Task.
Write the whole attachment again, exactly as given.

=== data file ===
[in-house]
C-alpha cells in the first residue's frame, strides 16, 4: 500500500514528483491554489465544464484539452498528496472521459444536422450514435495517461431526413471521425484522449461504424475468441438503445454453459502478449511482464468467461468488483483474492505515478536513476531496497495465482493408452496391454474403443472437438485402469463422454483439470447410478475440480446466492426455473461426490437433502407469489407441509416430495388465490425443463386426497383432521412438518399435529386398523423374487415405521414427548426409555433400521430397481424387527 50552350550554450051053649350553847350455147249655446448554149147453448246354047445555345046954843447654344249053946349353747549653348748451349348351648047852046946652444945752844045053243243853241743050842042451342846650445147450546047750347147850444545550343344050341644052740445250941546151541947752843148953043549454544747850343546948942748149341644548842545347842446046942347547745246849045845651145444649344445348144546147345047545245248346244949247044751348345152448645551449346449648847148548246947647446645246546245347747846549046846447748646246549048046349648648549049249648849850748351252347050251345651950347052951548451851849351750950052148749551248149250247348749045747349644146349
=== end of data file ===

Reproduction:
[in-house]
C-alpha cells in the first residue's frame, strides 16, 4: 500500500514528483491554489465544464484539452498528496472521459444536422450514435495517461431526413471521425484522449461504424475468441438503445454453459502478449511482464468467461468488483483474492505515478536513476531496497495465482493408452496391454474403443472437438485402469463422454483439470447410478475440480446466492426455473461426490437433502407469489407441509416430495388465490425443463386426497383432521412438518399435529386398523423374487415405521414427548426409555433400521430397481424387527 50552350550554450051053649350553847350455147249655446448554149147453448246354047445555345046954843447654344249053946349353747549653348748451349348351648047852046946652444945752844045053243243853241743050842042451342846650445147450546047750347147850444545550343344050341644052740445250941546151541947752843148953043549454544747850343546948942748149341644548842545347842446046942347547745246849045845651145444649344445348144546147345047545245248346244949247044751348345152448645551449346449648847148548246947647446645246546245347747846549046846447748646246549048046349648648549049249648849850748351252347050251345651950347052951548451851849351750950052148749551248149250247348749045747349644146349